The RFU’s turnover of £71.3million for 2003/04 was close to last year’s record turnover of £72.4million, but Twickenham only hosted three major international matches in 2003/04 as opposed to six the previous year because of the Rugby World Cup.
The shortfall of match revenue from the usual autumn internationals, around £5.6million, and hosting only two RBS Six Nations games, resulting in a further £2.7million loss, was virtually compensated for by good performances in the RFU’s commercial and hospitality business.
The RFU’s operating profit of £13.5million was £2million higher than the 2001/02 figure and £4.9million down on 2002/03.
Revenue in the RFUs ‘Rugby Store’ rose by over 90 per cent to £7.7million, including sales of more than £1million in one calendar month in December 2003 – following England’s World Cup triumph - when £1.7million of goods were sold.
The RFU’s hospitality business enjoyed good sales compared to previous seasons with 4,200 packages sold for England v Ireland compared to 2,706 for the same fixture in 2002.
Other income included more than £600,000 for hosting the Rolling Stones concerts held in August and September 2003 and a similar amount from the England Rugby Supporters Club, whose 22,000 membership is rising by more than 800 per month.
All contributed to offsetting the RFUs loss of three major internationals last year.
Francis Baron, chief executive of the RFU, said: “The positive effects of winning the Rugby World Cup and the boost it has given to participation levels complement the statement I made last year that we have an excellent foundation from which we can fully exploit the commercial opportunities over the next few years. I fully expect that our new sponsorship deals will generate increases of around 20% plus per deal in the future.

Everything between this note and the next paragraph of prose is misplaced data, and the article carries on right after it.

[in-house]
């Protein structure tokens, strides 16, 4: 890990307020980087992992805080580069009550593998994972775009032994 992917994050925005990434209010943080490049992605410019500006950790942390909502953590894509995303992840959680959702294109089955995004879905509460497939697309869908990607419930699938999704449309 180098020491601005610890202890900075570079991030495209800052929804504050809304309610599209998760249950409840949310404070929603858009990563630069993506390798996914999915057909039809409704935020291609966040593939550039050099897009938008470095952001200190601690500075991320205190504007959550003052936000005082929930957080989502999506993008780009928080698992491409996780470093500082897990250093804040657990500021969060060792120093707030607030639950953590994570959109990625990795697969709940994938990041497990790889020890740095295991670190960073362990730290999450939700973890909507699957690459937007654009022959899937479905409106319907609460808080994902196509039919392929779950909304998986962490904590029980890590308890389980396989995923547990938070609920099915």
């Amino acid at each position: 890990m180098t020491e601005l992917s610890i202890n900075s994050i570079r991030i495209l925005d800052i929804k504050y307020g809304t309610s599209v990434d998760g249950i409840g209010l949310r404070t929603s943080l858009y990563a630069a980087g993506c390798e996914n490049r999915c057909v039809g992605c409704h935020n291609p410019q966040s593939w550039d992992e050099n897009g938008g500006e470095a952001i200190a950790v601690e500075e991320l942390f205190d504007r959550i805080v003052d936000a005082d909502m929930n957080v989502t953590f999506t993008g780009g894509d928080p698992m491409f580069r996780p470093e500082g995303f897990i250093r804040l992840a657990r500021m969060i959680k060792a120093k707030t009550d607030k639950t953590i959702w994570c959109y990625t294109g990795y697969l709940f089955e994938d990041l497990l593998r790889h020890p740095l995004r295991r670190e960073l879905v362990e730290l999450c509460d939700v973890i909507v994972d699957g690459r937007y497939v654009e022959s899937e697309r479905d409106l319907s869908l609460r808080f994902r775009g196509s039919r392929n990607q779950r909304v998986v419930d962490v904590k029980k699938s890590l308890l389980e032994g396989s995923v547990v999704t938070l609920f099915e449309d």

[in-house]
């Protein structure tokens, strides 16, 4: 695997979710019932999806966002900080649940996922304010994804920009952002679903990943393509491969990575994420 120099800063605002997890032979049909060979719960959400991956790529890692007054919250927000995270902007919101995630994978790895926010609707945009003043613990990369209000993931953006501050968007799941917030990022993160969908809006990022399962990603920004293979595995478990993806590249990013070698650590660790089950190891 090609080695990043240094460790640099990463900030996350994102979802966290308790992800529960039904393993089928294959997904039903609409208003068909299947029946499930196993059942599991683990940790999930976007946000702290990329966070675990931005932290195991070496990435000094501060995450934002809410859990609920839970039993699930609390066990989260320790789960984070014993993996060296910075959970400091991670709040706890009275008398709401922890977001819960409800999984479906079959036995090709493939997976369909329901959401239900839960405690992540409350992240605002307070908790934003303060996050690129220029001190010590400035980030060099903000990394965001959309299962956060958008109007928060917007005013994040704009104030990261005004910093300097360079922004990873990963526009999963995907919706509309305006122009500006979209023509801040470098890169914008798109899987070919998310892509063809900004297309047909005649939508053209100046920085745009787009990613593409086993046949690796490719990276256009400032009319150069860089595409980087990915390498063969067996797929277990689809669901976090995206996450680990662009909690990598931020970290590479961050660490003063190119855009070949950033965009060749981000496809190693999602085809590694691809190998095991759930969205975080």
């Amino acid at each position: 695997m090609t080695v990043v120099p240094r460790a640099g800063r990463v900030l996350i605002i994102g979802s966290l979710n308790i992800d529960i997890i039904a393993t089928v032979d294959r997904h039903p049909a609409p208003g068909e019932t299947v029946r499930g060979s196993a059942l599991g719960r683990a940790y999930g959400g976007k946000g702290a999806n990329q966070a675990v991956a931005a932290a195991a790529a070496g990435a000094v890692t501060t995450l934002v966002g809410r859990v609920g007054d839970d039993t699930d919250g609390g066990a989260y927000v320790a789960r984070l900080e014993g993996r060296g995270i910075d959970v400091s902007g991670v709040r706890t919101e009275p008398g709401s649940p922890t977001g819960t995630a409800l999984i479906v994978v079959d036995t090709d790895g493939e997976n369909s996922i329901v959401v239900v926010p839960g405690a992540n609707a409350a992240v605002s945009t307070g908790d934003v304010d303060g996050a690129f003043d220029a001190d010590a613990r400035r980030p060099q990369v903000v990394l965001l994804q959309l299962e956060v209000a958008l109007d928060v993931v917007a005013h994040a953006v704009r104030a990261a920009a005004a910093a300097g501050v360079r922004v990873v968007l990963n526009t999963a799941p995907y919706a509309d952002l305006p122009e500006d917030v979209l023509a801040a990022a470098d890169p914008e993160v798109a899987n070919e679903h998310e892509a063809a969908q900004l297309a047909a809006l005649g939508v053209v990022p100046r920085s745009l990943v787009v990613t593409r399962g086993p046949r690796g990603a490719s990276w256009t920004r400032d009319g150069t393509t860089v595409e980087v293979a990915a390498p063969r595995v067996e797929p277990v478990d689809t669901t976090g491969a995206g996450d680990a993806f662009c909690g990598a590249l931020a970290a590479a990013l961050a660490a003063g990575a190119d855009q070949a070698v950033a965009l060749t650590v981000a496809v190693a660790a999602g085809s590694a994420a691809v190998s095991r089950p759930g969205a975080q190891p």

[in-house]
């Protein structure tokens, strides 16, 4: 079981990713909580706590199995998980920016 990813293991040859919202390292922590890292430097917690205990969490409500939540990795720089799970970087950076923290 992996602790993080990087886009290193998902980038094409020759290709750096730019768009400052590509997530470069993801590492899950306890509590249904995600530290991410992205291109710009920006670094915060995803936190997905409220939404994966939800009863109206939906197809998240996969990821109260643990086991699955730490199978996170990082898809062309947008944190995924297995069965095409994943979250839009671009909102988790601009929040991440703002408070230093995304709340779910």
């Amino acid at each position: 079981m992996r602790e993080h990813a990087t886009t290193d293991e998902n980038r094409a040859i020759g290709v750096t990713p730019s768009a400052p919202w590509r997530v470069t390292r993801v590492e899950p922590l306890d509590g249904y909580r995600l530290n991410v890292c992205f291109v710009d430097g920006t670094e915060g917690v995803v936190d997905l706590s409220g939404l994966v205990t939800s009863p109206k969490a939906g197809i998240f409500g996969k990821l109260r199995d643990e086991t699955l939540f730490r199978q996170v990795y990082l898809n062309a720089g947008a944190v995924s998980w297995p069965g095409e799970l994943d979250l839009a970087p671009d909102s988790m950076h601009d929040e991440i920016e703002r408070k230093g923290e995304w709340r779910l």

Finance director, Nick Eastwood, said: “Our revenues and operating profit remain very high in a tough and competitive market. We have been able to ensure that our contribution to our member clubs and constituent bodies is around 40 per cent up on those made in 2002. Now that we have a full programme of major home internationals to look forward to our aim now is to produce stronger figures next year.
“We announced last August that the RFU was debt free [WDR: ie, it has NO bank charges] and we will be focussing a great deal of financial resources into the funding of the South Stand re-development which should be operational by the autumn of 2007.”
Baron said: “We budgeted to win the Grand Slam. The difference between that - receiving 5.5 percent of the TV and sponsorship pool - and coming fourth, where the share is just two percent, was £1m.”
However, the RFU may be able to boost income from its Twickenham stadium, with delays on construction of the new Wembley Stadium potentially pushing more music concerts to the traditional rugby venue.